Fourth as depicting in words the atmosphere from which the music took shape. "The childlike joys which it portrays are symbolic of heavenly bliss, and only when, at the very end, music is proclaimed the sublimest of joys is the humorous character gently changed into one of exalted solemnity." Comparing the Fourth with the Third, Mr. Walter discovers that "it reaches even greater heights of a strangely exalted gaiety . . . For now he felt himself carried on high as in a dream and no longer was there any ground under his feet. An account of such a floating condition is given in the Fourth. In its final movement it even represents, thematically, a sequel to the 'Angel Movement' of the Third and, in its general tone, follows its spiritual direction. After the works of pathos, a yearning for gaiety or, rather, for serenity had sprung up in Mahler's heart, and so he created the idyll of the Fourth in which a devout piety dreams its dream of Heaven."
The text follows with a literal translation:
Wir geniessen die himmlischen Freuden, Drum tun wir das Irdische meiden. Kein wcltlich Getiimmel H6rt man nicht im Himmel!
Lebt alles in sanftester Ruh'. Wir f uhren ein englisches Leben, Sind dennoch ganz lustig daneben,
Wir tanzen und springen,
Wir hiipfen und singen. Sanct Peter in Himmel sieht zu! Johannes das Lammlein auslasset, Der Metzger Herodes drauf passet! Wir fiihren ein unschuldig's Unschuldig's geduldig's
Ein Liebliches Lammlein zu Todl Sanct Lukas den Ochsen tat schlachten, Ohn' einig's Bedenken und Achten, Der Wein kost kein Heller, Im himmlischen Keller,
Die Englein, die backen das Brot. Gut Krauter von allerhand Arten, Die wachsen im himmlischen Garten! Gut Spargel, Fisolen Und was wir nur wollen!
Ganze Schiisseln voll sind uns bereit! Gut Apfel, gut Birn, und gut Trauben, Die Gartner die alles erlauben! Willst Rehbock, willst Hasen,
Auf offener Strassen Sie laufen herbei.
Solt ein Festtag etwa kommen Alle Fische gleich mit Freuden angeschwommen!
Dort lauft schon Sanct Peter Mit Netz und mit Koder Zum himmlischen Weiher hinein.
Kein Musik ist ja nicht auf Erden,
Die uns'rer verglichen kann werden.
Elf tausend Jungfrauen
Zu tanzen sich trauen!
Sanct Ursula selbst dazu lacht!
C'acilia mit ihren Verwandten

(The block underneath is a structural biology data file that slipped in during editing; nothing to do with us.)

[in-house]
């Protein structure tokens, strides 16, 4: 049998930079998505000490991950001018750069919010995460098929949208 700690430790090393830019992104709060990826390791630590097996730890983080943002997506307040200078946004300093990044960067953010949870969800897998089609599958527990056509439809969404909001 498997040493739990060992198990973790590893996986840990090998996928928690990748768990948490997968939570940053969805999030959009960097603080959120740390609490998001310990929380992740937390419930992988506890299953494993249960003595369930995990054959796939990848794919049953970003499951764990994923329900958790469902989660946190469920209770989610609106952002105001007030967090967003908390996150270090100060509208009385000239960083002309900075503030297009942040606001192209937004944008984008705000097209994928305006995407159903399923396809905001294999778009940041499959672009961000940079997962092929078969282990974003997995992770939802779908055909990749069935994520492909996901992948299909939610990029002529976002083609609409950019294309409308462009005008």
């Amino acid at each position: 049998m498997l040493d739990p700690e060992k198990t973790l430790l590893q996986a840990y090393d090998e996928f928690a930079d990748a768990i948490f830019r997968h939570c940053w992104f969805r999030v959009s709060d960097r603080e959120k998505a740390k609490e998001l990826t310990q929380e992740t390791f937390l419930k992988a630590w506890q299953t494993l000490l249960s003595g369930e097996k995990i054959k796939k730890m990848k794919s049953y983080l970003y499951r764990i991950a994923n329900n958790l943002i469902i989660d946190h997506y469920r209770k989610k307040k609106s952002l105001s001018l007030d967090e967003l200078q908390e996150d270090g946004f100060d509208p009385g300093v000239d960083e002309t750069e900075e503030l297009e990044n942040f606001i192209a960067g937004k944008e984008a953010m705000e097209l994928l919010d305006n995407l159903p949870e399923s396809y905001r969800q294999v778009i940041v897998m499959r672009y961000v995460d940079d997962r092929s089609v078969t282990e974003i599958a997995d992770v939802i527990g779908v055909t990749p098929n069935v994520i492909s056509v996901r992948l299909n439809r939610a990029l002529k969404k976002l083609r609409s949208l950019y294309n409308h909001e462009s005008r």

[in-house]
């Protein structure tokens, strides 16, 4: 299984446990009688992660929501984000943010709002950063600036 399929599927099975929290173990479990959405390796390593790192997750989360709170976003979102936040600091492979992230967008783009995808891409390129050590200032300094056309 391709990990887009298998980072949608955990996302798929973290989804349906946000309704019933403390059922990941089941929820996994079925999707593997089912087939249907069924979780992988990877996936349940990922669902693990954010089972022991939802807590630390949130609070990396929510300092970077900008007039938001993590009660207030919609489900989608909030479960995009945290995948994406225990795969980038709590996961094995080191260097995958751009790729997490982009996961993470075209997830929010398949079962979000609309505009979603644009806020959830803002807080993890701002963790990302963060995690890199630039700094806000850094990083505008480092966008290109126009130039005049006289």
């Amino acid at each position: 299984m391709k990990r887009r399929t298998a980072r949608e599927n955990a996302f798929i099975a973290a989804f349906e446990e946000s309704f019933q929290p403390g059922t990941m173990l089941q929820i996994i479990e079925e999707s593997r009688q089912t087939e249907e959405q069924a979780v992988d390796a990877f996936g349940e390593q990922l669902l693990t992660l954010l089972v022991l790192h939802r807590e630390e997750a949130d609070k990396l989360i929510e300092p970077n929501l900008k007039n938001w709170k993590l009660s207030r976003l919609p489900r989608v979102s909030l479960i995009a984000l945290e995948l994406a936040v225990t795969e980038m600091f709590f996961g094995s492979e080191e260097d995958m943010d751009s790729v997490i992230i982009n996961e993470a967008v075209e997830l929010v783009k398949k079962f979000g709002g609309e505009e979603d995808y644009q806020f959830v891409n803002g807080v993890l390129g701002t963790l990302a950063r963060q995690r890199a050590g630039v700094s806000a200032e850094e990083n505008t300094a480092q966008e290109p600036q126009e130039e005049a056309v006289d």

Sind treffliche Hofmusikanten 1
Die englischen Stimmen
Ermuntern die Sinnen.
Das alles fur Freuden erwacht.
The joys of Heaven are so delightful
We have no need of earthly ones;
No worldly turmoil is heard in Heaven
All live there in sweetest peace.
We live an angel's life,
But we are merry too,
Dancing and leaping,
Frisking and singing.
St. Peter in Heaven looks on,
John gives up his little lamb
Which is delivered to the butcher Herod.
We lead an innocent and helpless little lamb
To its death.
St. Luke slaughters the oxen
Without a moment's thought or care.
Wine in the cellar of Heaven costs not a
The angels are baking bread. Sweet herbs of every kind Are growing in Heaven's garden, Asparagus, green peas, whatever we
Platters heaped high and ready! Good apples, good pears, and good
The gardeners offer them all. Do you prefer roebuck or rabbit They are running in the streets.
Should a fast day come along, Every kind of fish swims gayly by! And there goes St. Peter with nets and
Running to the heavenly pond. St. Martha shall be our cook.
No music on earth is to be compared with
ours; Eleven thousand maidens are busily
Even St. Ursula is smiling. Cecilia and all her kind Are excellent court musicians; The angels' sweet voices brighten our
spirits, And joy awakens in all.
(All concerts begin at 8:30 p.m.)
Myra Hess, Pianist.......Tuesday, November 14
Program: All-Beethoven
Sonata in E major, Op. 109 Sonata in F minor, Op. 57 Sonata in A-flat major, Op. 110
Solomon, Pianist.......Monday, November 20
Polytech Chorus of Finland .... Tuesday, November 28 Ossi Elokas, Conductor
Royal Philharmonic Orchestra .... Sunday, December 3 Sir Thomas Beecham, Conductor
Erica Morini, Violinist......Thursday, January 11
Don Cossack Chorus......Monday, January IS
Serge Jaroct, Conductor
Horowitz, Pianist........Friday, January 19
Cincinnati Symphony Orchestra . . . Tuesday, February 20 Thor Johnson, Conductor
Chicago Symphony Orchestra .... Sunday, March 4 Rafael Kubelik, Conductor
Heifetz, Violinist.......Wednesday, March 14
Single Concerts (inc. tax): $3.00--$2.40--$1.80
First Concert......Saturday, December 9, 8:30 p.m.
Repeat Concert......Sunday, December 10, 2:30 p.m.
University Choral Union and Orchestra Lester McCoy, Conductor
Nancy Carr, Soprano Eunice Alberts, Contralto
David Lloyd, Tenor Oscar Natzka, Bass
Tickets (either performance): 70 cents and SO cents
Chamber Music Festival
Three concerts......February 16, 17 and 18, 1951.
Josef Roisman, Violin Jac Goeodetzky, Violin
Boris Kroyt, Viola
Mischa Schneider, Violoncello
Season Tickets: $3.60 and $2.40 Single Concerts: $1.80 and $1.20
For tickets or for further information, please address: Charles A. Sink, President, University Musical Society, Burton Memorial Tower.